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MacCarthy on Cross Examination

26 customer reviews
ISBN-13: 978-1590318867
ISBN-10: 1590318862
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About the Author

Terence F. MacCarthy, Esquire graduated at the top of his class from St. Joseph's College in 1955. After serving as a Lieutenant in the Marines, he attended law school at DePaul, graduating again in the top ten percent of his class in 1960. Since 1966, he has been the Executive Director of the Federal Defender Programme in the US District Court for the Northern District of Illinois. He was selected for the position by the judges of the District Court and the deans of the six Chicago law schools.

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Product Details

  • Paperback: 218 pages
  • Publisher: American Bar Association (November 30, 2007)
  • Language: English
  • ISBN-10: 1590318862
  • ISBN-13: 978-1590318867
  • Product Dimensions: 6.1 x 0.5 x 9.1 inches
  • Shipping Weight: 9.6 ounces (View shipping rates and policies)
  • Average Customer Review: 4.8 out of 5 stars  See all reviews (26 customer reviews)
  • Amazon Best Sellers Rank: #219,307 in Books (See Top 100 in Books)

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Customer Reviews

Most Helpful Customer Reviews

18 of 19 people found the following review helpful By David K. Bissinger on December 27, 2008
Format: Paperback
Every lawyer interested in cross examination should have this spiffy and funny little book. Don't worry about the price; like Berg's and Tigar's books, MacCarthy's is worth every penny, particularly in light of the appalling lack of readable trial advocacy books available. For example, do not make the mistake of buying Wellman's "The Art of Cross Examination" as a cheap substitute for these pricier alternatives. MacCarthy is a joy to read, with lively and relevant examples; Wellman is almost unbearable and useful mostly as an historical document.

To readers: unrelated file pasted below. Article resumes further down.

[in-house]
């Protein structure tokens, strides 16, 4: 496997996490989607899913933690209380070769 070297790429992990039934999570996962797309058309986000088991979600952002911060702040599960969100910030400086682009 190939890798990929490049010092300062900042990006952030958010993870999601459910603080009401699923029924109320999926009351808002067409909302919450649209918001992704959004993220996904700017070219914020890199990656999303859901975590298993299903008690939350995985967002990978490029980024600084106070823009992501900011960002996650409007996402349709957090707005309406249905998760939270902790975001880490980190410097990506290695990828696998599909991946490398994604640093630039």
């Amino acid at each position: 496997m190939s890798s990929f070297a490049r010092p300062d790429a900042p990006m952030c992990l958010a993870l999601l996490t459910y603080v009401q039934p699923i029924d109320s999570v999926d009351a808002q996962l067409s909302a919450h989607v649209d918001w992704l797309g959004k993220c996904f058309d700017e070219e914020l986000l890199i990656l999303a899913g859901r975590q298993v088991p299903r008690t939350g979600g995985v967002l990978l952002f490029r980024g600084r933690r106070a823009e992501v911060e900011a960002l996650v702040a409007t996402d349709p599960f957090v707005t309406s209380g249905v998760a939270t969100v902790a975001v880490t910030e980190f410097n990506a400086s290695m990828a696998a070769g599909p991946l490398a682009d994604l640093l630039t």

MacCarthy takes away the mystery of cross examination by showing how lawyers should trim their leading questions declarative statements, similar to propositions in a true-or-false test from middle school.

MacCarthy also debunks the myth of the genius cross-examiner who dazzles the jury with no apparent preparation. For most of us, cross examination takes hard work and careful planning, although we can still have fun doing it.
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11 of 13 people found the following review helpful By Mark Langley on August 19, 2008
Format: Paperback
Terry MacCarthy, affable 40 year federal public defender from Chicago, is the primary source for the new-school of cross-examination, having apparently trained Larry S. Pozner and Roger Dodd, whose books are now in the second edition. For my money I prefer MacCarthy's shorter volume -- get to the point faster, focus on the technique, and get back to work. There are complete examples (taken from actual trials) and direct instruction.

MacCarthy is simpler (than P&D) and gets you to the same point. In fact, I think his "transitions" approach is more versatile than P & D's "chapter" method, because while chapters are helpful if everything is going to plan, when something comes up in an adverse witness testimony (either good or bad), transitions can help you create an ad hoc chapter to address the exigency.

While I don't agree with the author that cross examination can be made completely into a science, having a set of tools that systematically give the narrative story-telling effect of direct examination to a cross-examiner takes a huge step (way beyond traditional cross examination techniques) toward realizing the constitutional promise of a fair trial.

The law-enforcement eponymous first reviewer simply misses the point, and has likely been on the other end of the courtroom experience. This system is more than use "short, yes/no questions." The new-school of cross-examination rejects the traditional "minimize damage and discredit" goals of the classical approach, for actually telling a story on cross to affirmatively make case. While once contrarian, the new approach is widely embraced by academic and practitioner alike, as seen by the adoption of this by both NITA and the ABA who publish the present book.